I lie on my bed and stare at the ceiling. I remember doing this six months ago, during my first week here. I was having trouble getting my legs to move, putting my feet in my shoes and forcing my body from the secluded haven of this room and into Haiti. I was confused by a nightmare brought on by my anti-malaria medication, or was it the nightmare of the reality of “25 weeks alone in Haiti” coming crashing down on my bed, leaving a cold, empty pit in my stomach? I was annoyed that I had just been woken up at 5:00 for family prayer, which would be in a language where I didn’t yet understand 10 words. I didn’t want to face the hours of emptiness that was my internship. I didn’t want to get up.
I lie on my bed and stare at the ceiling. I remember picturing it coming crashing down on me, the roof that had sheltered and protected me crushing my legs, my rib cage and my skull. I thought about the stories I had heard of the 2010 earthquake in the south of the country, stories of people being pinned under concrete roofs like mine for days as they waited for rescue or death. I reflected on the fact that concrete roofs like mine are ideal for beating the heat and hurricanes common to Haiti, but proved deadly when the earthquake came.
I lie on my bed and stare at the ceiling. I did this back in July and September, thinking about how good it was going to be to see Abbie and Ryan. I took a break from reading my book to savor the thoughts about how relieving it would be to discuss all these thoughts I had been thinking with someone familiar with my language, culture and personal history. After feeling unknown and misunderstood for weeks, I laid in bed thinking about what we would talk about and how cathartic it would be.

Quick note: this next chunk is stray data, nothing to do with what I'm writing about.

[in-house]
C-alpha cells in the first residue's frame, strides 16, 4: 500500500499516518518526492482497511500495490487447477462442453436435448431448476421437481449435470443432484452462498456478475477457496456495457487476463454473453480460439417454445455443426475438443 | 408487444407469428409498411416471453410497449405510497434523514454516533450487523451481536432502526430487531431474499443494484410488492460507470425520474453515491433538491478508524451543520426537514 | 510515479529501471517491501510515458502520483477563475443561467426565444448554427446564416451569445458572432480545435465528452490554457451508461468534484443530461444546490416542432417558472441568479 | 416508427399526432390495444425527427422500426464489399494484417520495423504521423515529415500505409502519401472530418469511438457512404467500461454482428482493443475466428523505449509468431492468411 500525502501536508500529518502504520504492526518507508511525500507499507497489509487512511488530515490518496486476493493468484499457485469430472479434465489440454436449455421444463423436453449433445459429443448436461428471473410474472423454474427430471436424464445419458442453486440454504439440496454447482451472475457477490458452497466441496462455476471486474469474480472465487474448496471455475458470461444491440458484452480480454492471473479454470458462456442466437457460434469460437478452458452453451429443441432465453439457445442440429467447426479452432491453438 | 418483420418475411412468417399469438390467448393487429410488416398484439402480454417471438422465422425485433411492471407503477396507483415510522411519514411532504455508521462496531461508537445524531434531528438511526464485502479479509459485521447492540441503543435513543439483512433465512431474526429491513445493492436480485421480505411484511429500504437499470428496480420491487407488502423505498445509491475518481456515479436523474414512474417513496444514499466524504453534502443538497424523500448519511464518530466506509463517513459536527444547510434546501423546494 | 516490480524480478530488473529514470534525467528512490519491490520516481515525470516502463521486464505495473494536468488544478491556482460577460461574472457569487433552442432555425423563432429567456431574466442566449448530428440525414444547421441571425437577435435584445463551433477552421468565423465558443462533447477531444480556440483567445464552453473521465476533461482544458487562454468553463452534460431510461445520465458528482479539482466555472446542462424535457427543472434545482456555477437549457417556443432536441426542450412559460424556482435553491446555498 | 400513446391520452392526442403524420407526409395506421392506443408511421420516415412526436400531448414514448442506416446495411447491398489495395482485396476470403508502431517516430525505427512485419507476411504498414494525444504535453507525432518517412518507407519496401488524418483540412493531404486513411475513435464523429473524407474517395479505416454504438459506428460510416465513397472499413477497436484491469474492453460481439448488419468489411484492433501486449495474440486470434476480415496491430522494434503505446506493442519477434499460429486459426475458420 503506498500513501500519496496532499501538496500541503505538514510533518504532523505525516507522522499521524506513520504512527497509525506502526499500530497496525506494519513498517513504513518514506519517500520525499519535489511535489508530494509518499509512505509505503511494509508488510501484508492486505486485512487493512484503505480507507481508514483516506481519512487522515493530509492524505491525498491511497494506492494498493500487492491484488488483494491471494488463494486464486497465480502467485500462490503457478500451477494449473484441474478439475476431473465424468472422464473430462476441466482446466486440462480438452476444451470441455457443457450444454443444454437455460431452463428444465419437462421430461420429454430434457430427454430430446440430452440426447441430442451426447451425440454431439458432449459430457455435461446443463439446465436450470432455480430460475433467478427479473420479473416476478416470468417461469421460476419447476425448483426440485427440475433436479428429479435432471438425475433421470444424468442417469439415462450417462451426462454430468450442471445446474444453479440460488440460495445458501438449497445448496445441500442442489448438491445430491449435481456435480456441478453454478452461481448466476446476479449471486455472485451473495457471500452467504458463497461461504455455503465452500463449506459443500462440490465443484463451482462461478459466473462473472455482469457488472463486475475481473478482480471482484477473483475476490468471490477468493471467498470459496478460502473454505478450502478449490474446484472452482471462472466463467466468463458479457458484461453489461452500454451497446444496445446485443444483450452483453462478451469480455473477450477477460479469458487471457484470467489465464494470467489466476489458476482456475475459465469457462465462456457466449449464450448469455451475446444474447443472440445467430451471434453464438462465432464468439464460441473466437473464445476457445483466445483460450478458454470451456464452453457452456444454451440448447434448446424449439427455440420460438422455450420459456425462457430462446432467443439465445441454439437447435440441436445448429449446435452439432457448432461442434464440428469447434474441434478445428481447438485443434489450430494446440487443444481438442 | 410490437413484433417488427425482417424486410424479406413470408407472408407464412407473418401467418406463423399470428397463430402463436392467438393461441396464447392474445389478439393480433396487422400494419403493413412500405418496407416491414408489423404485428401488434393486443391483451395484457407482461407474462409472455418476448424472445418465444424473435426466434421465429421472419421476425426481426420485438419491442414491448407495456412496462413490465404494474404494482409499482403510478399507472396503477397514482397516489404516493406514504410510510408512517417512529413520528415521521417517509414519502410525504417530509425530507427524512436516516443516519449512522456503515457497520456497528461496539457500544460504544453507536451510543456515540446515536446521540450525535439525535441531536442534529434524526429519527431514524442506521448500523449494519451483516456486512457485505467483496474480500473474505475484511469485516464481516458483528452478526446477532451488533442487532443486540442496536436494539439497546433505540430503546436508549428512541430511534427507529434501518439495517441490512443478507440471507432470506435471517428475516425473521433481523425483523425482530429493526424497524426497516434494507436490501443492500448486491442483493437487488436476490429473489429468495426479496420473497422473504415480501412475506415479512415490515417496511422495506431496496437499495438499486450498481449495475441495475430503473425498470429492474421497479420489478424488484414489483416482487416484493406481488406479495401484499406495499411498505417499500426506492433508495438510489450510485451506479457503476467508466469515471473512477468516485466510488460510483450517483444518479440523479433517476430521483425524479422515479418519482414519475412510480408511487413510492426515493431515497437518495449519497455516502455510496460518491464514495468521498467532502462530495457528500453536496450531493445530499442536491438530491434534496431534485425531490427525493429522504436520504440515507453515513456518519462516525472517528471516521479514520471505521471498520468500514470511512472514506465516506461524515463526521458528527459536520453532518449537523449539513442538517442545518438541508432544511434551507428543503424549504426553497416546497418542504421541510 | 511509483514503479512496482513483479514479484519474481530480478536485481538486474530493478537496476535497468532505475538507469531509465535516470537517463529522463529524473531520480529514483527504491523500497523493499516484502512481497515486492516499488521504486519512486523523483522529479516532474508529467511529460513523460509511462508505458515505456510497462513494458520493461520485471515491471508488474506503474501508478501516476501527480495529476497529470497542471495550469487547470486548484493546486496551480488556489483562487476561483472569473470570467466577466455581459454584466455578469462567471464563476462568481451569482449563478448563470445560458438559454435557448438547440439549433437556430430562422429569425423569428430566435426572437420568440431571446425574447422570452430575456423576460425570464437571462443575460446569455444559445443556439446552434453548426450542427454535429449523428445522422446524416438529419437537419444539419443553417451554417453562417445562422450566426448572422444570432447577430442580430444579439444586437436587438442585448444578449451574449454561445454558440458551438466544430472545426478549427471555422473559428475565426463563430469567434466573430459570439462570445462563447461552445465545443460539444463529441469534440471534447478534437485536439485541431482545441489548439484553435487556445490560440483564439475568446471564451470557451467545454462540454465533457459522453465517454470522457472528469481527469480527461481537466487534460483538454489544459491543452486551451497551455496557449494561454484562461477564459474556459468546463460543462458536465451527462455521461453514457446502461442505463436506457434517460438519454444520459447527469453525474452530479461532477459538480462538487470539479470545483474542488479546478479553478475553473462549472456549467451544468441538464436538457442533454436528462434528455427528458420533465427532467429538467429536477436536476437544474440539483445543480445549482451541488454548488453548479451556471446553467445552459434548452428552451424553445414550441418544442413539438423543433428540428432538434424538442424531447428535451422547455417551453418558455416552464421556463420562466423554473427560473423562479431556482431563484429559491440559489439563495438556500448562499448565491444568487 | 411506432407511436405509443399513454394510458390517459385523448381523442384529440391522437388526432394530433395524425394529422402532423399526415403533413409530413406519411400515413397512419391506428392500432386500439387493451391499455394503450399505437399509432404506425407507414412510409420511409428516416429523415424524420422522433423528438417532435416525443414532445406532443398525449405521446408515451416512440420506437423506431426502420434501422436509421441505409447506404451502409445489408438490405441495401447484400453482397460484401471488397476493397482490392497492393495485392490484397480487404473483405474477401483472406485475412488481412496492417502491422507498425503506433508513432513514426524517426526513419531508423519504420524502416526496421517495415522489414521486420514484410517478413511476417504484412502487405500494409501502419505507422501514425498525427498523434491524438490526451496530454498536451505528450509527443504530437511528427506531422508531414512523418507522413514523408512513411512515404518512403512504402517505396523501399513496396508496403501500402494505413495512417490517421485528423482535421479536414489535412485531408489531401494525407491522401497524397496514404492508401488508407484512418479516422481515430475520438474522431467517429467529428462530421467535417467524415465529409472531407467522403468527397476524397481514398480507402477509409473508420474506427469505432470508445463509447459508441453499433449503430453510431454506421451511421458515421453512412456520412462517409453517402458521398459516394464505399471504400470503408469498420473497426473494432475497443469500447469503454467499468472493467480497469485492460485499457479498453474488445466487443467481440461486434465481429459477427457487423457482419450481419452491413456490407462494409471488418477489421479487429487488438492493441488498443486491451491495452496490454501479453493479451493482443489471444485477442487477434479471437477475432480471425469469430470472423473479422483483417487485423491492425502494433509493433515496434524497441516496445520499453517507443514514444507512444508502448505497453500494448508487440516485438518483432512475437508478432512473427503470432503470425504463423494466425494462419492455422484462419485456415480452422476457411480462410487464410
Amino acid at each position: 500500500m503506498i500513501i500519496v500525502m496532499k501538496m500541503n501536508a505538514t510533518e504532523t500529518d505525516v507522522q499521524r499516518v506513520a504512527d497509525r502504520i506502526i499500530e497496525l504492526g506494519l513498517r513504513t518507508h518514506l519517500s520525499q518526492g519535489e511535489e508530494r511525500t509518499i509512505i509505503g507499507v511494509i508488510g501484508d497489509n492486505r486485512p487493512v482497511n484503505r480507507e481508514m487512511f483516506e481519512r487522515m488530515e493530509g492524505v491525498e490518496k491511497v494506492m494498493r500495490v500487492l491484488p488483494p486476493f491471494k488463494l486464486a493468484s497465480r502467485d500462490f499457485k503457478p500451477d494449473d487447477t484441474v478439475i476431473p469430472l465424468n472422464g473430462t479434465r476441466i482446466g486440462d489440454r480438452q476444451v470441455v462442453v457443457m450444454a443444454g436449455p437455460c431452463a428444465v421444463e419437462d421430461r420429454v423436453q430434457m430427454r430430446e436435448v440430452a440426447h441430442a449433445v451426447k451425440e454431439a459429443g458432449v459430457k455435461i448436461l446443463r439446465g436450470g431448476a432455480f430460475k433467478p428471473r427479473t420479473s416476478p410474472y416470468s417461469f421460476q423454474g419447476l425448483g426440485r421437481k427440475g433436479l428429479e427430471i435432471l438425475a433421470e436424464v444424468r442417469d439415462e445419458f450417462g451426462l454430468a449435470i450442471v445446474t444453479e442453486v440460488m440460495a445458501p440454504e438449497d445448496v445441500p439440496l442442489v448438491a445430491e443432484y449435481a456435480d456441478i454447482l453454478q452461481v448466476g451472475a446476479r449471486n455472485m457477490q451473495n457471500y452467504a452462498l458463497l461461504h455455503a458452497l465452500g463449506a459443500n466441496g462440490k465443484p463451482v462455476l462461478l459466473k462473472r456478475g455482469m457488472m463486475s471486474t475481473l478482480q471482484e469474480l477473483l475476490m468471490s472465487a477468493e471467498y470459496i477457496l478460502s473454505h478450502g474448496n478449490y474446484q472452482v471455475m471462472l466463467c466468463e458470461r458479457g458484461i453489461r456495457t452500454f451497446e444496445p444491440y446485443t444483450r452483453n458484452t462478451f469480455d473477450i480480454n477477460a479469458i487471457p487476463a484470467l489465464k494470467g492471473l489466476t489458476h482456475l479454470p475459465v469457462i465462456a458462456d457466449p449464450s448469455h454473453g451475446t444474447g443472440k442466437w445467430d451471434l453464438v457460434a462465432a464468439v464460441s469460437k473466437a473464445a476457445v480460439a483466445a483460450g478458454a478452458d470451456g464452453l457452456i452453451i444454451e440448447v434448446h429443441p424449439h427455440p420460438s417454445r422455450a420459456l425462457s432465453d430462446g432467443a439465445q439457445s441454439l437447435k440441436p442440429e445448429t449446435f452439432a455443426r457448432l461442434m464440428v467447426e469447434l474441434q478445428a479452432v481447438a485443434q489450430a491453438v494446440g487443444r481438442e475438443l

I lie on my bed and stare at the ceiling. It was here that I weighed the pros and cons of going outside to Rose Lourdes’ house to play with the kids there and the work on my Creole. The pros: I would be engaging (HNGR recommendation #1) the culture I had chosen to be a part of, working on what could eventually be fulfilling relationships and leaving my room might temporarily relieve me of my constant loneliness. The cons: I would almost definitely make a fool of myself culturally or linguistically, I might walk into an awkward situation that would only heighten my feelings of isolation or the presence of a blan at their house might just start to be getting on their nerves. 50% of the time I chose to go; 50% of the time I chose to continue staring at my ceiling.
I lie on my bed and stare at the ceiling. I think about Monday, giving my last test, grading the ones I have already given, giving my last English lesson. I think about Tuesday, entering final grades, hanging out one last night with the Hamiltons. I think about Wednesday, saying goodbye to the Hamiltons as they really get started on their work here in Haiti just as mine is ending. I think about Thursday, the last day that I’ll have in Haut-Limbé, the last chance I’ll have to play with the neighborhood kids, my last Creole lesson with Budry. But mostly I think about Friday, sitting in an airplane, twisting my neck to get one last lasting view of Haiti. It is bittersweet to think how much I’ll miss this place. I never would have thought that I would be lying on my bed thinking, “I don’t want to leave.”
But that does not mean I’m coming home in despair. Just like when I was preparing to come to Haiti, there were things I was dreading, but mostly things I was looking forward to. I don’t want to dwell on the fact that I don’t want to leave for any other reason than in joy of the change God has worked in me these last six months. In that joy I can confidently say that there is no reason for God to stop transforming me when I get back to the US. I anticipate similar (yet opposite) reflections to the ones above when I am staring at an American ceiling, and for me, that simply means more opportunity for growth.